Perhaps you can persuade yourself that your conscience and the guilt it reminds you of corresponds to nothing real at all. It’s just some weird by-product of evolution. I find that totally unbelievable. Evolution cannot even begin to explain how there is an “I” – a feeling, thinking, desiring, rejoicing, hurting, alive being, somewhere in “here”, self-conscious, looking out in to the world. Stories about how genes can replicate are nice; but evolution can’t deal with the most basic fact of your existence: that there is a “you”. We are not just bodies; we are souls. The ways we live always, every day, testifies that we believe that. Even the most angry of atheists still behaves, all the time, as if his personal existence is real and matters – that he’s not just an empty, soul-less machine for reproducing his genes.

Who can take away my guilt? Who can forgive what I’ve done wrong in this world which I didn’t make, but which God did?

The answer that I’ve come to learn is “Jesus Christ, alone”. Muhammad did not die in my place, offering an innocent life to God to take away the guilt of mine. Buddha had a human nature every bit as wicked as mine. The wisdom of Socrates is, at the end of it, only wisdom about what someone ought to do – and can say nothing about how to deal with what I have already done, or about how to access a power to do the good that I already know I should be doing. Whenever I look at other religions, I find them telling me what I ought to do, or ought to have done. Christianity is radically different, because it tells us that what we do doesn’t cut it and will never cut it… but that what Jesus Christ has already done and completed is more than enough… and that he gives it all to us a free gift. When God looks upon the followers of Jesus, he doesn’t see all their evil – he sees the perfection of Jesus, and the perfect price that Jesus paid on the cross when he was crucified to take away all our wrongs.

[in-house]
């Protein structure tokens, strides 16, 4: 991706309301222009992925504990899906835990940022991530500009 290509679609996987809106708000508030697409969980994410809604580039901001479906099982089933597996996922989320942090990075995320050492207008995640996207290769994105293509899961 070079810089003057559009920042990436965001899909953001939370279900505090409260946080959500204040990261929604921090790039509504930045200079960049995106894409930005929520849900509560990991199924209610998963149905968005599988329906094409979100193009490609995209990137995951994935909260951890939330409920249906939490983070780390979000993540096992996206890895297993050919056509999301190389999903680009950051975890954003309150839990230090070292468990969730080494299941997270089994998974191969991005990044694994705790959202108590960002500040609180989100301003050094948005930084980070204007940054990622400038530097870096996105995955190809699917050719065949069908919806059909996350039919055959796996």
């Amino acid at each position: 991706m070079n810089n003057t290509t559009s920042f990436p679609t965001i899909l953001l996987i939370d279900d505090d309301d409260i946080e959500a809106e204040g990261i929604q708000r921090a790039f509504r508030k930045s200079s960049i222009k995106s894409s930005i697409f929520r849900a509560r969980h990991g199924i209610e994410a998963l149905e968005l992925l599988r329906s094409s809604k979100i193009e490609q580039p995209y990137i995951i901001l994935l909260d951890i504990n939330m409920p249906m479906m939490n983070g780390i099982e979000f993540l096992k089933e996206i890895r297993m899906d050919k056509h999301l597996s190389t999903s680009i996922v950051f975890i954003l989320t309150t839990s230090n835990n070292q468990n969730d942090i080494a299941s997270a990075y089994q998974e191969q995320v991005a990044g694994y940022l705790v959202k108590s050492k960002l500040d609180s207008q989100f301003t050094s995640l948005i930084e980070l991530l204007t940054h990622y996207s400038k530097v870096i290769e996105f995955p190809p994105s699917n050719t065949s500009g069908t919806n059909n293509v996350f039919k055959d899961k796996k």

If Jesus of Nazareth is not the Rescuer, whose death on the cross cleansed away my sin, then I have to face the fact that there is no Saviour. We’re going to die without God’s forgiveness. We’re lost. We deserve God’s anger and his punishment, and are kidding ourselves if we try to argue otherwise. We need Jesus. There’s no other candidate. To whom else shall we go?

Why am I a Christian? Ultimately, because Jesus Christ the Rescuer brought about a day in my life when he showed and persuaded me that what he’d done on the cross when he did, perfectly met my need before God as a sinner. He showed me that his resurrection from the dead meant that he could supply me with all the heavenly power I’d need to be his follower, through thick and thin. He showed me that I could trust his promise that, in spite of all that’s wrong in my heart and life, he’d keep forgiving me and bring me safely through this life. He made me to understand that I could not work my way up in to heaven – but that he’d simply forgive me out of his amazing kindness.

Why am I still a Christian? Because he’s kept those promises, and many more. He’s helped me to grow. I’m not what I ought to be – but I know that I’m not what I was. I know that there’s nobody else like him. Why would I not want to be a Christian? Where else would I go, either now for a relationship with the living God, or in eternity when I have to stand before God and have my life judged by him?

What Jesus did to me is what Christians call “conversion”. It’s not just an intellectual thing. It’s the whole person. It’s a whole new life from him and with him, day by day – and carrying on into eternity.

I thank you for reading, and hope that you’ll seek it out and find that life too.